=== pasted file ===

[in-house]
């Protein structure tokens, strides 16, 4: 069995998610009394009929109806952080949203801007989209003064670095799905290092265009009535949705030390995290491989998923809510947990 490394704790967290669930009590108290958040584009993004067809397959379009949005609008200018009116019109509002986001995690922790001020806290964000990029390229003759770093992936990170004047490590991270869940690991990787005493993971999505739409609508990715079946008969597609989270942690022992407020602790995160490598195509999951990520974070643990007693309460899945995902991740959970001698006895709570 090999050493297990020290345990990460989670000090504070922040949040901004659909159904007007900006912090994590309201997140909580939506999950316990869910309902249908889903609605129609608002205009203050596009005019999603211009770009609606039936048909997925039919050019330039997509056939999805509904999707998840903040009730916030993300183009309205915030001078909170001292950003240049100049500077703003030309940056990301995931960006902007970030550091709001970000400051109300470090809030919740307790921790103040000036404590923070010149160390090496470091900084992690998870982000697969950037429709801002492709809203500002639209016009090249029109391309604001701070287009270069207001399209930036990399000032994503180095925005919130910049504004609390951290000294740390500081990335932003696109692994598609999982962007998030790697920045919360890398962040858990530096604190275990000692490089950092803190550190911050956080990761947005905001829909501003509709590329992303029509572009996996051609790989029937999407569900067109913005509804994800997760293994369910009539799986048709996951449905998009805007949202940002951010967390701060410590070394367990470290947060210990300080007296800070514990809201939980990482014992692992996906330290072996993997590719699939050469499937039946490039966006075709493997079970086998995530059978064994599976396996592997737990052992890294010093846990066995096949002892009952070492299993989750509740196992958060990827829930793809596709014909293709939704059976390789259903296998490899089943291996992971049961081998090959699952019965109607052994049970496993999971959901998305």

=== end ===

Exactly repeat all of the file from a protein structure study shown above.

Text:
[in-house]
């Protein structure tokens, strides 16, 4: 069995998610009394009929109806952080949203801007989209003064670095799905290092265009009535949705030390995290491989998923809510947990 490394704790967290669930009590108290958040584009993004067809397959379009949005609008200018009116019109509002986001995690922790001020806290964000990029390229003759770093992936990170004047490590991270869940690991990787005493993971999505739409609508990715079946008969597609989270942690022992407020602790995160490598195509999951990520974070643990007693309460899945995902991740959970001698006895709570 090999050493297990020290345990990460989670000090504070922040949040901004659909159904007007900006912090994590309201997140909580939506999950316990869910309902249908889903609605129609608002205009203050596009005019999603211009770009609606039936048909997925039919050019330039997509056939999805509904999707998840903040009730916030993300183009309205915030001078909170001292950003240049100049500077703003030309940056990301995931960006902007970030550091709001970000400051109300470090809030919740307790921790103040000036404590923070010149160390090496470091900084992690998870982000697969950037429709801002492709809203500002639209016009090249029109391309604001701070287009270069207001399209930036990399000032994503180095925005919130910049504004609390951290000294740390500081990335932003696109692994598609999982962007998030790697920045919360890398962040858990530096604190275990000692490089950092803190550190911050956080990761947005905001829909501003509709590329992303029509572009996996051609790989029937999407569900067109913005509804994800997760293994369910009539799986048709996951449905998009805007949202940002951010967390701060410590070394367990470290947060210990300080007296800070514990809201939980990482014992692992996906330290072996993997590719699939050469499937039946490039966006075709493997079970086998995530059978064994599976396996592997737990052992890294010093846990066995096949002892009952070492299993989750509740196992958060990827829930793809596709014909293709939704059976390789259903296998490899089943291996992971049961081998090959699952019965109607052994049970496993999971959901998305």